Credit: Anonymous Painted Brain Artist

A Song for New Orleans

by Maya Richard-Craven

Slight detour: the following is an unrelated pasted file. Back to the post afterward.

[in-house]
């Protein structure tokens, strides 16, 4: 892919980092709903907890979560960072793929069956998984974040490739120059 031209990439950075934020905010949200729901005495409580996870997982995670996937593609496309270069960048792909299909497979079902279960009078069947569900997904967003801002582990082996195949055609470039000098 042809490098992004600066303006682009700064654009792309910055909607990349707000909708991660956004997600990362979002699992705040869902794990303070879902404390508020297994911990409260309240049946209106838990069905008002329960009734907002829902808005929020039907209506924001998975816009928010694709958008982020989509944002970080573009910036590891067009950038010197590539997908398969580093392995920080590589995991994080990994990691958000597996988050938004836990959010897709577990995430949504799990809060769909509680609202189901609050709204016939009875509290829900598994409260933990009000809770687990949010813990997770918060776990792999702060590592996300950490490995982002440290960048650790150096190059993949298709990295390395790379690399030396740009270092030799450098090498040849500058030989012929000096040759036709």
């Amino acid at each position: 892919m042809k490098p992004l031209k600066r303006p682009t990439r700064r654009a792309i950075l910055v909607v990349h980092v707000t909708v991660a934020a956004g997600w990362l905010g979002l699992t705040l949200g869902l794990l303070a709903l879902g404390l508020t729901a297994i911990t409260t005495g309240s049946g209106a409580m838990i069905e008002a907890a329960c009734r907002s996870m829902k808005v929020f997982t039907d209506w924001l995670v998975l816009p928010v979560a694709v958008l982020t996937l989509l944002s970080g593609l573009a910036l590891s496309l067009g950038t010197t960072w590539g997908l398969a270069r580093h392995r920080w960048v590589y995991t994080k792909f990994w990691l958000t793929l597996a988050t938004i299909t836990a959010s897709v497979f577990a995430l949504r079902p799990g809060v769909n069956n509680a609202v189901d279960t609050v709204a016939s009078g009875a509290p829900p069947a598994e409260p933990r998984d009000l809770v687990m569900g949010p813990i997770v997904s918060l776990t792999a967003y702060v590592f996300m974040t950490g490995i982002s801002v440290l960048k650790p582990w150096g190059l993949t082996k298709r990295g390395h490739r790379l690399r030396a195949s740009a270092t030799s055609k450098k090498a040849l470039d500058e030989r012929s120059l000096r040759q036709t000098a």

Each street is covered in mud, stray dogs search for their owners bodies they toss and tumble through the wreckage like dendrites, millions of branched extensions pile in the streets a nightmare from hell. Blue gray bits of flesh become one with murky water. The population size diminishes down to the size of a single axon, the stadium its terminal. Black arms above rooftops, seeking a signal, a recognizable sound, of no one is coming, capillaries at fingertips lose their color. When the waiting sleep, it is in waiting. When given refuge, it is in waiting. Children make finger guns amongst each other, emulate officers in black and blue who refuse to come and get them. Like cell walls, New Orleans is permeable. Cells walls protect organelles of the cell but sometimes water gets through and when it does the ark is flooded and the animals run loose or fields are flooded and people start to drown having waited atop rooftops black arms raising in the air waiting for someone, anyone, to come and stop by so the children keep playing making finger guns but the men in black and blue the men with guns and power they don’t come so the blood continues to run.

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